There were a thousand reasons why Mr. P did not deserve this present. He wasn’t needy or in a nursing home. He didn’t seem lonely. Not at all. To hear him tell it, he was never lonely because he was such good company for himself.

Give…the…shoe box…to…Mr. P, my inner voice insisted. No way! I responded emphatically. Giving him the box would be absurd. Finally I put the box away in the cloakroom along with my coat and went into the sanctuary for the service.

Everything was beautiful, with the scent of fresh pine boughs, candles flickering, the altar transformed by a sea of poinsettias. I took a seat in a pew near the middle, just before the choir processed in, singing carols. The feeling of Christmas seemed so near! All of the stress of the season faded in the tidings of joy. But I couldn’t stop looking at Mr. P, who was sitting several pews ahead of me. Though people were sitting on either side of him, he seemed so isolated, so utterly alone. Maybe my inner voice knew something I did not.

All right, I told myself. I’ll do it.

We reached the portion of the service where we stood and greeted one another in peace. I slipped out of my pew and asked Jim if he would agree to play Santa’s elf one more time. “I’d like to give that last box to Mr. P,” I whispered.

“No problem,” Jim said. “His son is coming to pick him up. I’ll give the gift to him when I walk him to the car.”

“Don’t you dare tell him who it came from,” I said. “Just say it was Santa.” Back in the cloakroom, I fetched the shoe box and handed it to Jim. I enjoyed the rest of the service and didn’t give Mr. P another thought.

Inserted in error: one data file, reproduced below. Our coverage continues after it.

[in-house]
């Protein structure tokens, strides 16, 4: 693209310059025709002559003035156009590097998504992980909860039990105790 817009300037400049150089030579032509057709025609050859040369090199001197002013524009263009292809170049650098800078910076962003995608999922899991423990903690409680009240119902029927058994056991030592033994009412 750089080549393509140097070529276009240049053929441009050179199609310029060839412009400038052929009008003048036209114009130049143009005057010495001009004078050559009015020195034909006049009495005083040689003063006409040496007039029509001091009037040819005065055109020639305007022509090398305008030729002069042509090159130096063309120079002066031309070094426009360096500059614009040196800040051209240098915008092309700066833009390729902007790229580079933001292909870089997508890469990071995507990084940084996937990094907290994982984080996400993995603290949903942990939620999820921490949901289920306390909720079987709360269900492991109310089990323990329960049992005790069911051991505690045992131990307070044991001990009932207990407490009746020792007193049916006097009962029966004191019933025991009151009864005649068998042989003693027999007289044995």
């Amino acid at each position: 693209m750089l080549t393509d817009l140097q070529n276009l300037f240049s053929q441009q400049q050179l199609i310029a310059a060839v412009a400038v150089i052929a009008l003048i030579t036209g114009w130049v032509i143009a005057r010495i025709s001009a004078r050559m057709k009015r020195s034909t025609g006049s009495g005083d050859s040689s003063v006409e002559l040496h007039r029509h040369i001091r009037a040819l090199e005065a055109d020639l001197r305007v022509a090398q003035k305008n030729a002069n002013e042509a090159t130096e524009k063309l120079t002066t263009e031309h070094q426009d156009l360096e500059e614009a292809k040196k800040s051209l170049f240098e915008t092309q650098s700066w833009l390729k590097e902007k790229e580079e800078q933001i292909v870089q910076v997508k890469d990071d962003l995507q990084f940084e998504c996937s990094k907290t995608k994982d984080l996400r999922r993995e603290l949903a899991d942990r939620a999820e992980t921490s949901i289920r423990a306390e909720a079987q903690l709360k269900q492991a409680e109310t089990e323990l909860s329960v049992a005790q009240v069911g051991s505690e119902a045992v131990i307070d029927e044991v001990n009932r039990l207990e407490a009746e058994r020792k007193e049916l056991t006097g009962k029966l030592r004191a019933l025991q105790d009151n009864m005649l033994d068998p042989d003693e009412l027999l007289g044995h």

Later that winter, I heard some news about Mr. P. His health had declined, forcing him to move in with his son. Soon he was telling anyone who would listen how unhappy he was with the arrangement. Another Christmas came and went, and then Mr. P and his son seemed to disappear. That spring, I learned that Mr. P had died in Florida, where his son had moved for a job.

The next Sunday, Jim and I talked about Mr. P. “You know I had to tell him that you were the one who gave him that box,” he admitted, somewhat sheepishly. “He wouldn’t accept any other answer. You know how he was.”

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It took me a second to remember what Jim was talking about. “Of course,” I finally said. “The shoe box.”

“Mr. P wanted to thank you in person,” he continued, “but he never ran into you. He said no one had ever given him something without expecting anything in return. That’s the way it was in business and life. He kept asking, ‘Why did she do that for me? I need to know why.’ I didn’t know what to tell him.”

I struggled to come up with an answer, recalling that Christmas Eve night, the ill will I’d felt toward Mr. P.

“I didn’t want to give him the shoe box at first,” I said. “I thought he didn’t deserve it. I thought there must be someone worthier.”

Then it dawned on me. I hadn’t given the shoe box to Mr. P at all. God had, over my initial objections. I’d finally complied because I had to give the box to somebody. It was God who gave the gift to Mr. P. I just delivered it.

Mr. P has been gone for several years now, and strange as it might seem, I miss him. I often think of him when I assemble my Christmas shoe boxes. I’m reminded of how people can be like gaily wrapped presents; what’s inside can’t always be deciphered. Their hearts, their minds, their needs can be a mystery to us. But sometimes we’re given a glimpse of just what God sees, what we are blinded to. Sometimes God uses us to help him love the people we think are unlovable. Like Mr. P, who needed a gift that Christmas more than anyone.

Read More: Five Benefits of Being a Cheerful Giver